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WhatsApp Users Have Nothing To Fear, Govt Recognises Right To Privacy: Ravi Shankar Prasad

The new IT rules will prevent misuse of digital platforms and empower social media users when they become victims of abuse, Union IT minister Ravi Shankar Prasad said

WhatsApp Users Have Nothing To Fear, Govt Recognises Right To Privacy: Ravi Shankar Prasad
Ravi Shankar Prasad | PTI
WhatsApp Users Have Nothing To Fear, Govt Recognises Right To Privacy: Ravi Shankar Prasad
outlookindia.com
2021-05-29T15:51:21+05:30

Defending the Centre’s new IT rules, Union IT minister Ravi Shankar Prasad on Thursday said that the new rules empower ordinary citizens, prevent abuse on digital platforms and offer a robust forum for grievance redressal.

He further said that WhatsApp users need not be concerned about their privacy and added that the government completely recognizes and respects the right to privacy.

Prasad’s statement comes just days after WhatsApp moved Delhi High Court against the Centre’s new IT rules.

The new rules require us to “trace” chats and make provisions to identify the first originator of information, a WhatsApp spokesperson said earlier.

WhatsApp has alleged that the traceability provision is unconstitutional and against the fundamental right to privacy.

However, Prasad maintained that, "The rules only empower the ordinary users of social media when they become victims of abuse and misuse.”

The government fully recognises and respects the right of privacy, he asserted.

"Ordinary users of WhatsApp have nothing to fear about the new rules. Its entire objective is to find out who started the message that led to commissioning of specific crimes mentioned in the rules," Prasad added.

The new IT rules require the social media companies to set up an India-based grievance redressal officer, compliance officer and nodal officer "so that millions of users of social media who have a grievance get a forum for its redressal", he said.

The obligation to reveal the originator of an offensive message already in circulation relates only to offences relating to sovereignty, integrity and security of India, public order, rape, and child sexual abuse.

"That too when other less intrusive measures are not effective," the minister said.

The government on Wednesday had strongly defended its new digital rules, saying the requirement of messaging platforms like WhatsApp to disclose origin of flagged messages does not violate privacy, and went on to seek a compliance report from large social media firms.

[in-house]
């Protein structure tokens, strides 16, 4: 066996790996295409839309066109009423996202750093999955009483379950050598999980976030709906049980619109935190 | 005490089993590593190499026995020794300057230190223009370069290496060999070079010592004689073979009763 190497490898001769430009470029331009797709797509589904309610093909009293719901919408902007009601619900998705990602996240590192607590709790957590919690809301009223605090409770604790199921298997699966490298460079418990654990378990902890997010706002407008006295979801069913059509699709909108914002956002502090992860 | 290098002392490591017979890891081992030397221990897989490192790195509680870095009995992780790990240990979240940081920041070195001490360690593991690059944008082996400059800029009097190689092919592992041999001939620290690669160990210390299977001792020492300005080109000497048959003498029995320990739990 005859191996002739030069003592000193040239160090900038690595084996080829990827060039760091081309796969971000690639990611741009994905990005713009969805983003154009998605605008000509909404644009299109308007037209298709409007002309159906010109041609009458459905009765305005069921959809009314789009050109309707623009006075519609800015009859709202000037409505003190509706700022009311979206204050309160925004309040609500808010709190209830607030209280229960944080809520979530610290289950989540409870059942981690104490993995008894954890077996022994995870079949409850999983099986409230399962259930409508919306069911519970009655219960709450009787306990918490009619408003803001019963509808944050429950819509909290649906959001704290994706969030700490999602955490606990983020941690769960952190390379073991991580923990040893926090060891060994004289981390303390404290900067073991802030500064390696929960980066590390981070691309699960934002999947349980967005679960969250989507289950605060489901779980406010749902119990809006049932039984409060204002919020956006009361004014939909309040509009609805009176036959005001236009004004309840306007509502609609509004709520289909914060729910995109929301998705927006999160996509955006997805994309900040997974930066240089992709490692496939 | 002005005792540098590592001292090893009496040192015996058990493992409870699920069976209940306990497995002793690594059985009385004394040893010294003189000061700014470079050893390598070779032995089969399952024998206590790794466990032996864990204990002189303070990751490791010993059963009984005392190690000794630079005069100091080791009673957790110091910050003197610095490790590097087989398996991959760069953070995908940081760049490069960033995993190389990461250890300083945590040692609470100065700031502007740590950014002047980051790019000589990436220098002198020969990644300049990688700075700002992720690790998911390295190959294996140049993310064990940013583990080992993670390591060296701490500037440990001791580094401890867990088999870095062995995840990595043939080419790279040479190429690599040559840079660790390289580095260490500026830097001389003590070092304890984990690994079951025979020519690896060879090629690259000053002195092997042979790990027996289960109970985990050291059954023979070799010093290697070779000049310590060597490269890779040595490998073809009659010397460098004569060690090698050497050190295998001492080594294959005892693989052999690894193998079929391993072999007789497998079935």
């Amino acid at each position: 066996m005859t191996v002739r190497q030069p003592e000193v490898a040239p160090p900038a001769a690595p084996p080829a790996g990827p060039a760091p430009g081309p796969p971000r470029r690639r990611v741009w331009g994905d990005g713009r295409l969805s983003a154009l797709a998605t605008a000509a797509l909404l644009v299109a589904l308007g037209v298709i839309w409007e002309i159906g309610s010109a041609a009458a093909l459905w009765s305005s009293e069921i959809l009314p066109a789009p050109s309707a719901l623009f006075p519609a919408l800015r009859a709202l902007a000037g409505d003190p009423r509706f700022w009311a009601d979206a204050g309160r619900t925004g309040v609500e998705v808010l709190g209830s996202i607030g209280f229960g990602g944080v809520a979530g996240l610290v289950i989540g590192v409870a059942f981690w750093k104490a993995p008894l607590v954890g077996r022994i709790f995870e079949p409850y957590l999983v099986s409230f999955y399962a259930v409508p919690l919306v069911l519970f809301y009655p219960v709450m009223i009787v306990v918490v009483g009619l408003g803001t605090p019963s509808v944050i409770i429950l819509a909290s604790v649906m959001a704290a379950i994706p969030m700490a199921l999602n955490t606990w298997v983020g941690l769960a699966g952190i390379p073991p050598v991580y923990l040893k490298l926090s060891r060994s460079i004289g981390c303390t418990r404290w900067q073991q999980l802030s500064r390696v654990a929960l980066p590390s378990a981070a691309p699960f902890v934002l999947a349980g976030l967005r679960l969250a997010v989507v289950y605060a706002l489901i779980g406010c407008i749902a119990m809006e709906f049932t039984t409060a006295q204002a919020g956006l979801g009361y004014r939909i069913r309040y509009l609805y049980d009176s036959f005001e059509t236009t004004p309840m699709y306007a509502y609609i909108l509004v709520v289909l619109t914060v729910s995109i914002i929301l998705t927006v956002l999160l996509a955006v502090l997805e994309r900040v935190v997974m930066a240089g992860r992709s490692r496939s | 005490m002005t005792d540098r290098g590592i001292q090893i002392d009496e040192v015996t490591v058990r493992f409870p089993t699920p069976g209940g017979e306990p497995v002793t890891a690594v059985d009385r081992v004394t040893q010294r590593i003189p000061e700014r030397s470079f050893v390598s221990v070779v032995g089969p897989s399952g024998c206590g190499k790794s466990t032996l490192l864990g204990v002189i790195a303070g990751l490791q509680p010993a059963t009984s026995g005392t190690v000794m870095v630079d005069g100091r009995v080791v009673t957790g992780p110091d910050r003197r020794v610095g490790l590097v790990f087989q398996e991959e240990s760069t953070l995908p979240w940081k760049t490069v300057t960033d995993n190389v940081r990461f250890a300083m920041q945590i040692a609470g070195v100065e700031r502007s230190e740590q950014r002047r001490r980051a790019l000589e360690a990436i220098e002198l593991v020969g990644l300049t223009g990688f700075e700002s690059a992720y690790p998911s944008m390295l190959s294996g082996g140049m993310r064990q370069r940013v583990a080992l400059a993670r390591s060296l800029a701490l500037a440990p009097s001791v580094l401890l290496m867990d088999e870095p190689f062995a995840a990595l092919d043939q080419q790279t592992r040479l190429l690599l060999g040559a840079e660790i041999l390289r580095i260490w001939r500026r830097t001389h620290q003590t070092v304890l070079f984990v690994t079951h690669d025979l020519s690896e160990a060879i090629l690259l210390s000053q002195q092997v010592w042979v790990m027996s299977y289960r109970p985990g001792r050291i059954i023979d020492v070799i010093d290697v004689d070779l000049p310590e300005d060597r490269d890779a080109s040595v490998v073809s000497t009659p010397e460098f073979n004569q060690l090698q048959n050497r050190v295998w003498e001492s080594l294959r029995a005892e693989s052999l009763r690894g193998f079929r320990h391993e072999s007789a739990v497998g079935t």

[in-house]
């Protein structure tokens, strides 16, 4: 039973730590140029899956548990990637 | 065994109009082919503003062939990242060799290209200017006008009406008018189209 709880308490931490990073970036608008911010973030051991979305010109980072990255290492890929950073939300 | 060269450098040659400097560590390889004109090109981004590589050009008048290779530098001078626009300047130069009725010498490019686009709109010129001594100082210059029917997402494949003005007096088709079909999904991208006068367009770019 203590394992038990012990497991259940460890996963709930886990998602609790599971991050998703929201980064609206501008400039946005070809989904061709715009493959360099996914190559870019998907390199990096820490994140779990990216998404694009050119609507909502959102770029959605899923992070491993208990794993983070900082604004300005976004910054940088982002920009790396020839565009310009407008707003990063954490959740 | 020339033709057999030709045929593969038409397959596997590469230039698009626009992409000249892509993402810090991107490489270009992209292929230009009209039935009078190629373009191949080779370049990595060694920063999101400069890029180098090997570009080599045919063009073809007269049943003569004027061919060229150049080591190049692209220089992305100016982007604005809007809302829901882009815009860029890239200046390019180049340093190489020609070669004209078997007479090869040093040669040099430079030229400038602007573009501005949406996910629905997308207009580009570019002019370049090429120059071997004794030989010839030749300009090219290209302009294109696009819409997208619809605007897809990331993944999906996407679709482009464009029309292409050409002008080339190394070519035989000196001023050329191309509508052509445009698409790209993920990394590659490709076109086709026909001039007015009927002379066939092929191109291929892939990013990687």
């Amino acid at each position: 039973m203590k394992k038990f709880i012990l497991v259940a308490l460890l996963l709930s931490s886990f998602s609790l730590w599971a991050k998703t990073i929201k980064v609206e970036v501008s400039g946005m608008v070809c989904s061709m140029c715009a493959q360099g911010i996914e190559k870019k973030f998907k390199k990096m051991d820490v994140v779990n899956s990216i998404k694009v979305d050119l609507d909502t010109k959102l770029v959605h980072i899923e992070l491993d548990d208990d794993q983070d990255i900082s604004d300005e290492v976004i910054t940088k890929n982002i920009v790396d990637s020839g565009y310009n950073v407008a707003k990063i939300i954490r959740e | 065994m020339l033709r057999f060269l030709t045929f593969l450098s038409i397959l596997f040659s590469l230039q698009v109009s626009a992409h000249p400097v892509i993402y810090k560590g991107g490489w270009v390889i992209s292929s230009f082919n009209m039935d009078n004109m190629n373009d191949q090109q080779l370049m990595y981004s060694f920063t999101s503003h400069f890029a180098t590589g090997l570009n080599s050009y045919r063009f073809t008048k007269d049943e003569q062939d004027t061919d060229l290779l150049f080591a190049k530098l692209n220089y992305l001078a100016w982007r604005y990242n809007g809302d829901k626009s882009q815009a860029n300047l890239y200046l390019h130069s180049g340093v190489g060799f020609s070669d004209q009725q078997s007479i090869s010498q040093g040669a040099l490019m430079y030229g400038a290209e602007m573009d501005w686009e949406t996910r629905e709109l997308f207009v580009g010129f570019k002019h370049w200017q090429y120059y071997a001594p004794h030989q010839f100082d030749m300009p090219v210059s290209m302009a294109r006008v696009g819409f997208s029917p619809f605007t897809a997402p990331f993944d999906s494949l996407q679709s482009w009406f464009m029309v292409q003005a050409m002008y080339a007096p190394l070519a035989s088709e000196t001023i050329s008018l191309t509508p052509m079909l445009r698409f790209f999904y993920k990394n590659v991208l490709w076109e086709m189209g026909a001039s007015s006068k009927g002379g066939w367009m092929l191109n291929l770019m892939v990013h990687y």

The new rules, announced on February 25, require large social media platforms -- defined as those with over 50 lakh users in the country -- to follow additional due diligence, including appointment of chief compliance officer, nodal contact person and resident grievance officer.

The new, tighter regulations for social media firms requires them to remove any content flagged by authorities within 36 hours and setting up a strong complaint redressal mechanism with an officer being based in the country.

Significant social media companies will have to publish a monthly compliance report disclosing details of complaints received and action taken, as well as details of contents removed proactively. They will also be required to have a physical contact address in India published on its website or mobile app, or both.

Under the rules that would make digital giants more accountable for the content hosted on their platform, companies will have to take down posts depicting nudity or morphed photos within 24 hours of receiving a complaint.

Non-compliance with new IT rules would result in these platforms losing their intermediary status that provides them immunity from liabilities over any third-party data hosted by them. In other words, they could be liable for criminal action in case of complaints.
Twitter, in a statement on Thursday, has expressed concern over "use of intimidation tactics by the police" after the microblogging platform gave a manipulated media tag to tweets by a BJP leader. Twitter said it is concerned about its employees in India and the "potential threat" to freedom of expression.

In its first official statement after the Delhi Police visited the company's offices in Delhi and in Gurugram on Monday, Twitter said it will continue to be strictly guided by principles of transparency, a commitment to empowering every voice on the service, and protecting freedom of expression and privacy under the rule of law.

Earlier this week, WhatsApp filed a lawsuit in the Delhi High Court challenging the new digital rules on grounds that the requirement for the company to provide access to encrypted messages will break privacy protections.

The government has emphasised that the new norms will not impact normal functioning of the popular free-messaging platform, and the IT Ministry has turned up the heat on significantly large social media companies such as Facebook, Twitter, YouTube, Instagram and WhatsApp asking them to report their status on compliance with the new rules, which have come into effect.

The ministry in a statement on Wednesday had termed WhatsApp's last moment challenge to the IT rules as an unfortunate attempt to prevent the norms from coming into effect.

The UK, the US, Australia, New Zealand and Canada require social media firms to allow for legal interception, it had said, adding "What India is asking for is significantly much less than what some of the other countries have demanded".

As per data cited by the government, India has 53 crore WhatsApp users, 44.8 crore YouTube users, 41 crore Facebook subscribers, 21 crore Instagram users, while 1.75 crore account holders are on microblogging platform Twitter.

(With PTI inputs)

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